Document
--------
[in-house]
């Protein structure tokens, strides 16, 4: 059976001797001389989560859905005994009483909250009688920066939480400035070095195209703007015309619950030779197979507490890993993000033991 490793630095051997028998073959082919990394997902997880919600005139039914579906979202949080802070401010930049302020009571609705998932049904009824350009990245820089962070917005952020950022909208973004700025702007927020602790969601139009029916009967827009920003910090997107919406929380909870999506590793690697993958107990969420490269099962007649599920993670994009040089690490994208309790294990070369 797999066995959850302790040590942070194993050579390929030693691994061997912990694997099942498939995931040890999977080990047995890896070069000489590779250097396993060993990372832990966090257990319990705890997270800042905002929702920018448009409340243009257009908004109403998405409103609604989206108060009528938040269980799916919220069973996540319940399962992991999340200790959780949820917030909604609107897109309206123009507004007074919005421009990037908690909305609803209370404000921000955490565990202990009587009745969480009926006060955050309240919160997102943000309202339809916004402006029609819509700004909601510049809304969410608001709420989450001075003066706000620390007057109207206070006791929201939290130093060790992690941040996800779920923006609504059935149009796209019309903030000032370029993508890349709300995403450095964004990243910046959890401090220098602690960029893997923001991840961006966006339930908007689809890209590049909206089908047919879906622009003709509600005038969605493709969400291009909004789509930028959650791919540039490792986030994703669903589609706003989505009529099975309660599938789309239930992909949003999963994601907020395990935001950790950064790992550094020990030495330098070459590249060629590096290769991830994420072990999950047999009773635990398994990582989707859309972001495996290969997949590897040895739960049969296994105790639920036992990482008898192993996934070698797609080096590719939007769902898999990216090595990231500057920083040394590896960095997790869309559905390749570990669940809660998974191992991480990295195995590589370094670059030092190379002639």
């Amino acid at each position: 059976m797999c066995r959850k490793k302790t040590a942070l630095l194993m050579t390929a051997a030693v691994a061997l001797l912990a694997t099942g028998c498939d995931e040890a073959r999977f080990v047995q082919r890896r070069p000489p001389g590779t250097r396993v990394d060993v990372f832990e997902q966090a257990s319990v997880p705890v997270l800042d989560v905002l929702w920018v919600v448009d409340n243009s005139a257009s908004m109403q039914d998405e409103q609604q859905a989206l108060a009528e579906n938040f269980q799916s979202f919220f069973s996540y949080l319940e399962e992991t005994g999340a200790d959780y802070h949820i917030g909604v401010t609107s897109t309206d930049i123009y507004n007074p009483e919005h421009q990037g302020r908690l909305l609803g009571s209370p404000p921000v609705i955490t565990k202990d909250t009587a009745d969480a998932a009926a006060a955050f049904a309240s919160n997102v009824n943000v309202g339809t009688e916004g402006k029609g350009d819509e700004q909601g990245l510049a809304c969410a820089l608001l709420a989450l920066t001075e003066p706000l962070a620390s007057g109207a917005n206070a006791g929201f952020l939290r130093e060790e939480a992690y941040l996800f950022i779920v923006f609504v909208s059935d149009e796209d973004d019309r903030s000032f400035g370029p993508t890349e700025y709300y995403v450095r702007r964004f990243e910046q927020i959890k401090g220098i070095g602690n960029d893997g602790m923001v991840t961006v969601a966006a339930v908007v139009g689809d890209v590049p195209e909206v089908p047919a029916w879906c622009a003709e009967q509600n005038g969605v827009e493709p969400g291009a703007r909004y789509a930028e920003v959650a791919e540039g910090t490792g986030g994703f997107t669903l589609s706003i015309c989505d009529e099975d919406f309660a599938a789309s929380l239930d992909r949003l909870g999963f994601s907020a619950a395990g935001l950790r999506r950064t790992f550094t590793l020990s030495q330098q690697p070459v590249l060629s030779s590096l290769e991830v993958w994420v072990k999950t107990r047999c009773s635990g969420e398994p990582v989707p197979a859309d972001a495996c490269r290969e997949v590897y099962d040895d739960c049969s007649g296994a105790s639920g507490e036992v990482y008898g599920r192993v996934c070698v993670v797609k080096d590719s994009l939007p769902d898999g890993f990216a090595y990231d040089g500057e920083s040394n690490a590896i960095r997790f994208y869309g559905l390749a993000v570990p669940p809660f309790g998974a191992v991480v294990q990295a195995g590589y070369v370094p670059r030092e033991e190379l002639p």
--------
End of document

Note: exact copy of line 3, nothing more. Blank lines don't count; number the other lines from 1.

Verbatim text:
């Amino acid at each position: 059976m797999c066995r959850k490793k302790t040590a942070l630095l194993m050579t390929a051997a030693v691994a061997l001797l912990a694997t099942g028998c498939d995931e040890a073959r999977f080990v047995q082919r890896r070069p000489p001389g590779t250097r396993v990394d060993v990372f832990e997902q966090a257990s319990v997880p705890v997270l800042d989560v905002l929702w920018v919600v448009d409340n243009s005139a257009s908004m109403q039914d998405e409103q609604q859905a989206l108060a009528e579906n938040f269980q799916s979202f919220f069973s996540y949080l319940e399962e992991t005994g999340a200790d959780y802070h949820i917030g909604v401010t609107s897109t309206d930049i123009y507004n007074p009483e919005h421009q990037g302020r908690l909305l609803g009571s209370p404000p921000v609705i955490t565990k202990d909250t009587a009745d969480a998932a009926a006060a955050f049904a309240s919160n997102v009824n943000v309202g339809t009688e916004g402006k029609g350009d819509e700004q909601g990245l510049a809304c969410a820089l608001l709420a989450l920066t001075e003066p706000l962070a620390s007057g109207a917005n206070a006791g929201f952020l939290r130093e060790e939480a992690y941040l996800f950022i779920v923006f609504v909208s059935d149009e796209d973004d019309r903030s000032f400035g370029p993508t890349e700025y709300y995403v450095r702007r964004f990243e910046q927020i959890k401090g220098i070095g602690n960029d893997g602790m923001v991840t961006v969601a966006a339930v908007v139009g689809d890209v590049p195209e909206v089908p047919a029916w879906c622009a003709e009967q509600n005038g969605v827009e493709p969400g291009a703007r909004y789509a930028e920003v959650a791919e540039g910090t490792g986030g994703f997107t669903l589609s706003i015309c989505d009529e099975d919406f309660a599938a789309s929380l239930d992909r949003l909870g999963f994601s907020a619950a395990g935001l950790r999506r950064t790992f550094t590793l020990s030495q330098q690697p070459v590249l060629s030779s590096l290769e991830v993958w994420v072990k999950t107990r047999c009773s635990g969420e398994p990582v989707p197979a859309d972001a495996c490269r290969e997949v590897y099962d040895d739960c049969s007649g296994a105790s639920g507490e036992v990482y008898g599920r192993v996934c070698v993670v797609k080096d590719s994009l939007p769902d898999g890993f990216a090595y990231d040089g500057e920083s040394n690490a590896i960095r997790f994208y869309g559905l390749a993000v570990p669940p809660f309790g998974a191992v991480v294990q990295a195995g590589y070369v370094p670059r030092e033991e190379l002639p």